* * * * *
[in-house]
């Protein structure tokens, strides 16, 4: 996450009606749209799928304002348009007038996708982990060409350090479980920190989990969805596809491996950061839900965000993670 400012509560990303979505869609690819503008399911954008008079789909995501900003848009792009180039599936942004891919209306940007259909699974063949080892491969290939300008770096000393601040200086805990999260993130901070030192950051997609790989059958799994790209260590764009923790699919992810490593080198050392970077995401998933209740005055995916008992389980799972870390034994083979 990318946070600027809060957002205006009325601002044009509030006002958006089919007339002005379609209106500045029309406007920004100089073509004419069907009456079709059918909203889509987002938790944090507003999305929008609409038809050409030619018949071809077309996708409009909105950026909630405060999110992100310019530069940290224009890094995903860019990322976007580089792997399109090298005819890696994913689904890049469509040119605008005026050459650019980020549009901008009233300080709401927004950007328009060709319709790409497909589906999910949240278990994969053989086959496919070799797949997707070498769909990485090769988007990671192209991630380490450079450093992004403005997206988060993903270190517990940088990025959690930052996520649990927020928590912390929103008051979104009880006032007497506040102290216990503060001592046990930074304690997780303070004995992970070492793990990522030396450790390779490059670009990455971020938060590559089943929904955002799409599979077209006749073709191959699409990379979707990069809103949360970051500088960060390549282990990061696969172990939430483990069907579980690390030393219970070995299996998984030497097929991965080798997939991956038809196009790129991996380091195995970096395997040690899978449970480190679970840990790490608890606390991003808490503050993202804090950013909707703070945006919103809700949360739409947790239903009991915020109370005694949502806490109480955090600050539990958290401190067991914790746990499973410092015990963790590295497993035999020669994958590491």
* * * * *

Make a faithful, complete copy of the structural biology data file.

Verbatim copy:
[in-house]
């Protein structure tokens, strides 16, 4: 996450009606749209799928304002348009007038996708982990060409350090479980920190989990969805596809491996950061839900965000993670 400012509560990303979505869609690819503008399911954008008079789909995501900003848009792009180039599936942004891919209306940007259909699974063949080892491969290939300008770096000393601040200086805990999260993130901070030192950051997609790989059958799994790209260590764009923790699919992810490593080198050392970077995401998933209740005055995916008992389980799972870390034994083979 990318946070600027809060957002205006009325601002044009509030006002958006089919007339002005379609209106500045029309406007920004100089073509004419069907009456079709059918909203889509987002938790944090507003999305929008609409038809050409030619018949071809077309996708409009909105950026909630405060999110992100310019530069940290224009890094995903860019990322976007580089792997399109090298005819890696994913689904890049469509040119605008005026050459650019980020549009901008009233300080709401927004950007328009060709319709790409497909589906999910949240278990994969053989086959496919070799797949997707070498769909990485090769988007990671192209991630380490450079450093992004403005997206988060993903270190517990940088990025959690930052996520649990927020928590912390929103008051979104009880006032007497506040102290216990503060001592046990930074304690997780303070004995992970070492793990990522030396450790390779490059670009990455971020938060590559089943929904955002799409599979077209006749073709191959699409990379979707990069809103949360970051500088960060390549282990990061696969172990939430483990069907579980690390030393219970070995299996998984030497097929991965080798997939991956038809196009790129991996380091195995970096395997040690899978449970480190679970840990790490608890606390991003808490503050993202804090950013909707703070945006919103809700949360739409947790239903009991915020109370005694949502806490109480955090600050539990958290401190067991914790746990499973410092015990963790590295497993035999020669994958590491």